War of the Rebellion: Serial 087 Page 0798 OPERATIONS IN SE.VA. AND N.C. Chapter LIV.

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Report of operations of First Division, Eighteenth Army Corps, on 29th and 30th of September, 1864:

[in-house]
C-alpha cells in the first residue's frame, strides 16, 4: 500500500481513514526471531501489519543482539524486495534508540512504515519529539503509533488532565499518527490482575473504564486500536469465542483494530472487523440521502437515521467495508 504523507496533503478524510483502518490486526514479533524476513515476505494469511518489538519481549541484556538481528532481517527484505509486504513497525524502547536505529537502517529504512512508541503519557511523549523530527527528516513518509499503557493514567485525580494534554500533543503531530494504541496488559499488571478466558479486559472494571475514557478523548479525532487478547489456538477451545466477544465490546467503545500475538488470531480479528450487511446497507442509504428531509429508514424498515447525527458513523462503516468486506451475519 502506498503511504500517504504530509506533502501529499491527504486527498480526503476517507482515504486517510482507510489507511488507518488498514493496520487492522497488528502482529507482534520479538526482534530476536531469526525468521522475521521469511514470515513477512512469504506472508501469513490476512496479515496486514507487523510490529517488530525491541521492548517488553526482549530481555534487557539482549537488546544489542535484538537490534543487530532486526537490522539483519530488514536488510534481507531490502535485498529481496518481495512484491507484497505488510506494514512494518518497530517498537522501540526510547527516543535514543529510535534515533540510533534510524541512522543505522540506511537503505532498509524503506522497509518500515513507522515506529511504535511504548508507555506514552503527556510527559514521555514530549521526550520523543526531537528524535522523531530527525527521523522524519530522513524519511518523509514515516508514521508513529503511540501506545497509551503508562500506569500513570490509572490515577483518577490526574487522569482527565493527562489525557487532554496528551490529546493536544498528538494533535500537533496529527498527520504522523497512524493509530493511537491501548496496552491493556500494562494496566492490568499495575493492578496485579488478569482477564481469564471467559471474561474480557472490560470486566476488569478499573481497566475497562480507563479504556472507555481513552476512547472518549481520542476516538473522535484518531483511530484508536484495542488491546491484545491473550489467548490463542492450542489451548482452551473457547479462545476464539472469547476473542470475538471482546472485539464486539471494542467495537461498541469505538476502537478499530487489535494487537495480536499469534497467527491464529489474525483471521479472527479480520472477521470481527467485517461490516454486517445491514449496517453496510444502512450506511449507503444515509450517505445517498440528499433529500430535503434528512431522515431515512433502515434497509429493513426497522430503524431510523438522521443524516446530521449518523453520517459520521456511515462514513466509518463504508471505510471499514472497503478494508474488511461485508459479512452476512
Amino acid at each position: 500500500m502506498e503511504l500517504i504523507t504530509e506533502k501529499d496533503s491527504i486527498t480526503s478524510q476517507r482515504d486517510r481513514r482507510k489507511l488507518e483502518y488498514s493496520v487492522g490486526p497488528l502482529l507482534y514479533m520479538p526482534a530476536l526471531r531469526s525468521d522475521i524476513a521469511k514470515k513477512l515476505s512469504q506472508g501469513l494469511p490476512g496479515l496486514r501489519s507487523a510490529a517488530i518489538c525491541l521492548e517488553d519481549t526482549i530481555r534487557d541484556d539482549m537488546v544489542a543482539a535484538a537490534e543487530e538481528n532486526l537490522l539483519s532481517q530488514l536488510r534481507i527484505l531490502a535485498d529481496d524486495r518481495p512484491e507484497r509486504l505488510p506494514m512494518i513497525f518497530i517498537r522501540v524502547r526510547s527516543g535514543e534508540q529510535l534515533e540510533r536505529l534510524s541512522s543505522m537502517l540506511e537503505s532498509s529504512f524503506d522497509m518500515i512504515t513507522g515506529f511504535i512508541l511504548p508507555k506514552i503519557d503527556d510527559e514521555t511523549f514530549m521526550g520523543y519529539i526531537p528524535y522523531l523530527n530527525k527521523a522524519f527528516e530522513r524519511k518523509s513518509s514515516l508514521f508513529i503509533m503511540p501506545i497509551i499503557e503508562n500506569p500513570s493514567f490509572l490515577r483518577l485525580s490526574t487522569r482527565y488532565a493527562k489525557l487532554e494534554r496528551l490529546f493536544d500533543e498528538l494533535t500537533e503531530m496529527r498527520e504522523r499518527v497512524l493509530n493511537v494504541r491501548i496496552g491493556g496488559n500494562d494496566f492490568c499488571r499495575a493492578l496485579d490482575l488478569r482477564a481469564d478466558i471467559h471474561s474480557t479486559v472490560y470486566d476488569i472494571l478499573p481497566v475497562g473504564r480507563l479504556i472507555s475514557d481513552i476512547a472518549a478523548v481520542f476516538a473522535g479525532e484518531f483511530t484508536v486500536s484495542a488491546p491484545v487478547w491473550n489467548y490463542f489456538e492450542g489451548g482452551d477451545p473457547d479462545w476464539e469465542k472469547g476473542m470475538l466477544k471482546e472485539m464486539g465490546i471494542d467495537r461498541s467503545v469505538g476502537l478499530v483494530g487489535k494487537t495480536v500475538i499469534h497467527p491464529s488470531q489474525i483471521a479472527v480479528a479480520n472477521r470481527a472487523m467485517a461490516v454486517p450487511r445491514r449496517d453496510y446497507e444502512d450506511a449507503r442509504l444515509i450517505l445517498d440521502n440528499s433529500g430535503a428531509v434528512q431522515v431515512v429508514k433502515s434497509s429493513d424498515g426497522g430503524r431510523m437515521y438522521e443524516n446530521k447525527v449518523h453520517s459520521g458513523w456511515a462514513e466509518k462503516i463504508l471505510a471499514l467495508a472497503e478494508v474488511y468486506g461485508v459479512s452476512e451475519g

In pursuance to verbal orders received from Major-General Ord, commanding corps, this division moved from its late camp, on the line between the Appomattox and James River, at 9 p.m. on the night of 28th of September, and marched, without noise, in the direction of Aiken's Landing, on the James River. At 3 a.m. on the 29th, in obedience to written orders received at that hour, the division, with Brigadier-General Burnham's (Second) brigade leading, crossed the James River near Aiken's on a pontoon bridge, and taking the road to the left moved in the direction of the enemy's works at Chaffin's farm. Previous to breaking camp on the night of the 28th, two regiments of infantry, forming a part of Brigadier-General Burnham's brigade, had, under orders to that effect, exchanged the arms heretofore in use for the Spencer repeating rifle. These two regiments (viz, Tenth New Hampshire, commanded by Colonel M. T. Donohoe, and the One hundred and eighteenth New York, by Lieutenant-Colonel Nichols) were at once, on reaching the north bank of the river, thrown out as skirmishers and flankers, the whole line being under command of the senior officers above named. The remainder of the command, having been disposed in column by division, at once moved forward on the road running parallel to the course of the river, and at a few moments after daybreak encountered the enemy's pickets, which were driven in on the run. After pushing them back on their reserves, we continued to drive them at a brisk trot through dense woods for a distance of two or three miles, with few casualties on our side, when we emerged into open ground. Just before debouching from the woods, Brigadier-General Burnham reported to me a strong line of earth-works in his front, mounting heavy guns, which I at once directed him to carry by assault. My First Brigade, commanded by Colonel A. F. Stevens, Thirteenth New Hampshire Volunteers, was on my left, and my Third Brigade, commanded by Colonel S. H. Roberts, One hundred and thirty-ninth New York Volunteers, on the right of the road, each in column by division, and within easy supporting distance. These I immediately pushed forward to the support of General Burnham, whose two remaining regiments moved directly up the road. The enemy now opened furiously from a powerful battery situated at the crest of the hill in my front and from other guns mounted in smaller redoubts situated at various points along the line of works which extended on the enemy's right to the river. The column here left the road, and, inclining to the left, moved directly across a heavy plowed field toward the principal work. The distance was about 1,400 yards, and while traversing this space my command, with the exception of my skirmishers, not having as yet discharged a musket, was exposed to a plunging fire of artillery and musketry, galling in the extreme, and caused them to become somewhat broken. The column, however, pushed gallantly forward until it reached the base of the hill upon which the battery was situated, when it came to a halt, from sheer exhaustion. The enemy were now moving up from their left considerable re-enforcements, and, fearing that the assault would fail by reason of the delay, I sent Captain Kent, acting assistant adjutant-general of the division, to move the column at once to the assault. It was owing to his efforts, and, he reports, to the assistance of Colonel Donohoe, that, a few moments later, the head of the column gallantly mounted the parapet of Battery Harrison, drove the enemy from his guns, and planted the "Stars and Stripes" on one of its massive traverses. Our captures included included 16 pieces of artillery of various calibers